Skip to Content
Investing Specialists

Economic Data Snowballed by Major Storms

At this point in the cycle, government data is particularly susceptible to noise (including the weather).

Mentioned: , , , , , , , , ,

I apologize in advance if this week's column seems like a lot of excuses and whining, but some of the data problems that I've worried about for months have come home to roost. As expected, this week's set of economic data was seriously messed up with weather, seasonal adjustments, and data that just didn't seem to match up with what our analysts were hearing from their companies.

There are times in an economic cycle when it's just better to listen to the government's numbers, as companies seem too shell-shocked to see improvement under their own noses (as was the case last spring). Then there are times when it is better to listen to companies and analysts because the changes in government data become smaller later in a recovery, and the noise levels (weather, for example) become larger than the changes in the raw data. Now is one of those times.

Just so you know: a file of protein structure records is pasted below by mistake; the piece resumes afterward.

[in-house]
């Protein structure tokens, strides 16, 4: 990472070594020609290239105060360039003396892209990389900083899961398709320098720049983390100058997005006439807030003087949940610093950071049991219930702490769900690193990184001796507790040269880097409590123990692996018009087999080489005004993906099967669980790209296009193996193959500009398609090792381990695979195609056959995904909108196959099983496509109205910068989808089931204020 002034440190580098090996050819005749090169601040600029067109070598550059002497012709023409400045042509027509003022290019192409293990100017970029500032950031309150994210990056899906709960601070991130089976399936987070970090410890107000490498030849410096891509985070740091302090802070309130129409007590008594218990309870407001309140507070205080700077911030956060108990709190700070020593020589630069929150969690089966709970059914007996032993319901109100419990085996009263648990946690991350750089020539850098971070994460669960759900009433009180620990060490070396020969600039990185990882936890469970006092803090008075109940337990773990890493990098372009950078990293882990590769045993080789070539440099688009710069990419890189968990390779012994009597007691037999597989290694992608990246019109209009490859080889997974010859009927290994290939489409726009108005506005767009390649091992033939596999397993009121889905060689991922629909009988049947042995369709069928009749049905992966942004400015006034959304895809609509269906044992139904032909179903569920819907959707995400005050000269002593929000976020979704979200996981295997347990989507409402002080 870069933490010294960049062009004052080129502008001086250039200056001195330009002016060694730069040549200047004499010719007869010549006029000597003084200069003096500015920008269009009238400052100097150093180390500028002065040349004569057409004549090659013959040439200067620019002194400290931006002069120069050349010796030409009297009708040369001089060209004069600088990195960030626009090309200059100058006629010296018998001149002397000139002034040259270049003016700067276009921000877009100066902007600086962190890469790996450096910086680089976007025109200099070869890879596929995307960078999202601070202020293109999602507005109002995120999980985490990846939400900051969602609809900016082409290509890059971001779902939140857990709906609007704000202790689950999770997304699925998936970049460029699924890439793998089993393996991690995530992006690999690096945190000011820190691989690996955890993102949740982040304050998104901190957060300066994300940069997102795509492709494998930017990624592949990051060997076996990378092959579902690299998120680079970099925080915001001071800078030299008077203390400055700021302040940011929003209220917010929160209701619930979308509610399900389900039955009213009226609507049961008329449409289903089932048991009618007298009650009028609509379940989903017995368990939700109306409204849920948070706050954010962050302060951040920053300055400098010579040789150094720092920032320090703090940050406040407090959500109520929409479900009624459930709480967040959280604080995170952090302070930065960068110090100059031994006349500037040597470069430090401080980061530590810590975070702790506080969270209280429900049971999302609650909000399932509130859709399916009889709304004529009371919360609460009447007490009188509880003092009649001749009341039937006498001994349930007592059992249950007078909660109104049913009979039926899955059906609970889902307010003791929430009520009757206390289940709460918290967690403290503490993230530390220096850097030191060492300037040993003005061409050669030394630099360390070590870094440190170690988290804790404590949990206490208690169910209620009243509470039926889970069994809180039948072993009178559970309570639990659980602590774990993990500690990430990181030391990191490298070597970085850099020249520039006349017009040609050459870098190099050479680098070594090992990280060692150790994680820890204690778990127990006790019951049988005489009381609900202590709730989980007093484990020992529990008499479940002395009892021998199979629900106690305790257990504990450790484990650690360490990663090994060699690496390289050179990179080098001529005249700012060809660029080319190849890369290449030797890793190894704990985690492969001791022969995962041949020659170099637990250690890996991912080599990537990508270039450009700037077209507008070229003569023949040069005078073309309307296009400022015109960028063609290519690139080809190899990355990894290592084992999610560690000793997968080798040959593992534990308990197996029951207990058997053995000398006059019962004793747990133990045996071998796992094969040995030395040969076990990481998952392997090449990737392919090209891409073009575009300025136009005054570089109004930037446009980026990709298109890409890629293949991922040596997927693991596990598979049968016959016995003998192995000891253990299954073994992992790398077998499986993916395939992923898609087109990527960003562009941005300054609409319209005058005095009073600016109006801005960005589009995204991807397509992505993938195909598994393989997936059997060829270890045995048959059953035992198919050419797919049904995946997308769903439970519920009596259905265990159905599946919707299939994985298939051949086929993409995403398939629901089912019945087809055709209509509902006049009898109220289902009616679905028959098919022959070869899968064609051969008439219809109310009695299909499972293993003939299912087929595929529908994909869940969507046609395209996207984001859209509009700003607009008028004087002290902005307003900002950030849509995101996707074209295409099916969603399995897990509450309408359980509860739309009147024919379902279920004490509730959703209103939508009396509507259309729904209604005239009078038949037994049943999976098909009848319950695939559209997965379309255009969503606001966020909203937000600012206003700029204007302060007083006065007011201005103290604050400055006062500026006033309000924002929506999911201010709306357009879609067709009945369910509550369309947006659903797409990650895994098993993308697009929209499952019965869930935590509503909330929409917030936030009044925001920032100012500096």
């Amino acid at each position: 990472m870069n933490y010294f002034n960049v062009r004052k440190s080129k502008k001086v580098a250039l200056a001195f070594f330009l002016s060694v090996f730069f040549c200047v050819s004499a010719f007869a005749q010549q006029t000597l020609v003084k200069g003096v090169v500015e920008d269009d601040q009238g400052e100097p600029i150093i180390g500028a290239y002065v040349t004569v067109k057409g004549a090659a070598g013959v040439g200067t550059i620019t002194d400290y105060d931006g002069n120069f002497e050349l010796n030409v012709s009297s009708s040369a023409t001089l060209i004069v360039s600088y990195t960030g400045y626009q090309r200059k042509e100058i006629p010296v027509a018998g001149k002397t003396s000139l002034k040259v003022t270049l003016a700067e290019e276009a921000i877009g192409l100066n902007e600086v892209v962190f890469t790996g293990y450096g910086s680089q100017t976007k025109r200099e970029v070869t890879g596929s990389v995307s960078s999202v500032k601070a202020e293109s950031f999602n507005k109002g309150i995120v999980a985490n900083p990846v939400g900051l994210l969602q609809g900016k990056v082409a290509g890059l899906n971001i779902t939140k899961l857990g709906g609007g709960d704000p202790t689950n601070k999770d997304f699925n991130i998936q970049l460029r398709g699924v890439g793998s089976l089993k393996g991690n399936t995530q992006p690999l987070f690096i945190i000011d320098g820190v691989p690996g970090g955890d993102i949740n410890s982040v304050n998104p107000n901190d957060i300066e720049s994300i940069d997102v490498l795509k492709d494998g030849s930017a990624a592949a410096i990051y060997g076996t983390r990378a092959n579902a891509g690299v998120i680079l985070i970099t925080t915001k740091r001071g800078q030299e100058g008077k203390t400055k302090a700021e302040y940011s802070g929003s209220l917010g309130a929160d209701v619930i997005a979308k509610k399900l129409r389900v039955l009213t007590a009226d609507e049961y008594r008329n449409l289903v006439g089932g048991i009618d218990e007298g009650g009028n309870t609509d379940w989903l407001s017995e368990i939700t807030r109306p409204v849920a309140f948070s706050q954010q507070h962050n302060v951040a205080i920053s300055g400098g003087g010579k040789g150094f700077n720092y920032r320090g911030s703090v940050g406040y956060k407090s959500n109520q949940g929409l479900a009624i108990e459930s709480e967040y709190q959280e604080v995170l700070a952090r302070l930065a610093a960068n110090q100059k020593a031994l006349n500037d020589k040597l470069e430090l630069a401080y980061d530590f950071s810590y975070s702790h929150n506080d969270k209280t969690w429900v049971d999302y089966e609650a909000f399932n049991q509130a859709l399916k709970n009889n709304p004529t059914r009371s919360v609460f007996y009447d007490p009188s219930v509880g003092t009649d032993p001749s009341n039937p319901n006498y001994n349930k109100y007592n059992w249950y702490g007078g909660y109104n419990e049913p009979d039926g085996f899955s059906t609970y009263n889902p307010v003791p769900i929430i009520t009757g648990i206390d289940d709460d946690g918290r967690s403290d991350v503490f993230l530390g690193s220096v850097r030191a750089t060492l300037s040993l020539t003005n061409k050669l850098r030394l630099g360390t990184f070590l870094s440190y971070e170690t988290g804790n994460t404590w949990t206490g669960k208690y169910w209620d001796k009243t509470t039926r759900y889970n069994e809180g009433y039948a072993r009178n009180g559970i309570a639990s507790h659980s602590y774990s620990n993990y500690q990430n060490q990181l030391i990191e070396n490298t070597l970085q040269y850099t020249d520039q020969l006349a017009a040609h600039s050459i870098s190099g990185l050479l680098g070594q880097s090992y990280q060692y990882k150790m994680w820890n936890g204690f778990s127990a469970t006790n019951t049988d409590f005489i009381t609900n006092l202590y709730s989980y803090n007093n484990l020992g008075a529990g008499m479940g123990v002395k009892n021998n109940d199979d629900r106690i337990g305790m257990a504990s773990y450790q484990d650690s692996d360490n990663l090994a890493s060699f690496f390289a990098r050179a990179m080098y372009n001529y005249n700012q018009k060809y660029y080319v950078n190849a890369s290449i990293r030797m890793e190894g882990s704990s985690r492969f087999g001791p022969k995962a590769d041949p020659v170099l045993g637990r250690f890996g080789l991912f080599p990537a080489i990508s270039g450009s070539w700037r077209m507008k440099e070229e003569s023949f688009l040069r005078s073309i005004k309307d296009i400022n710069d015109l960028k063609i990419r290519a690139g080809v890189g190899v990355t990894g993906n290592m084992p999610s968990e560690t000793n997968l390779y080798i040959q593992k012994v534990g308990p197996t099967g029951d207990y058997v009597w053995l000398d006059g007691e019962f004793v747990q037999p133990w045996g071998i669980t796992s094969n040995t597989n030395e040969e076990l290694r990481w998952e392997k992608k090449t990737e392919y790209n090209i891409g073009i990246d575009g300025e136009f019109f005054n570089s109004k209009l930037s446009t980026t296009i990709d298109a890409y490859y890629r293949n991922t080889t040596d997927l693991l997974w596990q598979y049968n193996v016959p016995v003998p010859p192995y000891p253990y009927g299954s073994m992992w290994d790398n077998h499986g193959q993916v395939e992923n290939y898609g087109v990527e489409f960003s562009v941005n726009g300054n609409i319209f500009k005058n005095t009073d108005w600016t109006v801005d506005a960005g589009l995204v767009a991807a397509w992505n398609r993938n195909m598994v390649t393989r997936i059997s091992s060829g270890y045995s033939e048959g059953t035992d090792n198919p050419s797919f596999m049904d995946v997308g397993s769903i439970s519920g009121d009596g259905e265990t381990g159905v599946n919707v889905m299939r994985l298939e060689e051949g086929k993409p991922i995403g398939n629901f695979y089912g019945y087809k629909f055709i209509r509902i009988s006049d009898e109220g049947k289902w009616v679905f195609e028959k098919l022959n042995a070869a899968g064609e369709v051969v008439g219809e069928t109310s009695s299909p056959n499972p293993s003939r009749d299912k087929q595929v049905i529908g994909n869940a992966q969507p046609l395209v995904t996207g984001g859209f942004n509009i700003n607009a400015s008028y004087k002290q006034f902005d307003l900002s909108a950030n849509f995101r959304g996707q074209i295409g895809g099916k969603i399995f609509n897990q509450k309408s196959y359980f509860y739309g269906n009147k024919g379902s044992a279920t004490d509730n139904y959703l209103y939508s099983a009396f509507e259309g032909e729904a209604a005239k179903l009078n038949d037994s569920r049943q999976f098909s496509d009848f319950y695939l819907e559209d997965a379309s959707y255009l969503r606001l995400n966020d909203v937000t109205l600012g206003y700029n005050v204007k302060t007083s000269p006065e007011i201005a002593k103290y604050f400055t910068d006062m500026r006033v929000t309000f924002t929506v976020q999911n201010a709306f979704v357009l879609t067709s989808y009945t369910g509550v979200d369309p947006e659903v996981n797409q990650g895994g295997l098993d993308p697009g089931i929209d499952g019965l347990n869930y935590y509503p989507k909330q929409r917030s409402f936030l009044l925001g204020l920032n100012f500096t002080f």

There was positive news out of our transportation experts and retail team even as the economic news was generally mixed. That is why I am sticking with my moderately bullish forecast of 4% GDP growth for 2010. On the positive side, the GDP figure for the fourth quarter was raised to 5.9% from the first guess of 5.7%, surprising many analysts. Apparently we aren't going to have the "now you see it now you don't" GDP growth shown in the third quarter (the growth rate moved from the 3.5% initial report to just 2.2% in its second revision).

Robert Johnson, CFA does not own (actual or beneficial) shares in any of the securities mentioned above. Find out about Morningstar’s editorial policies.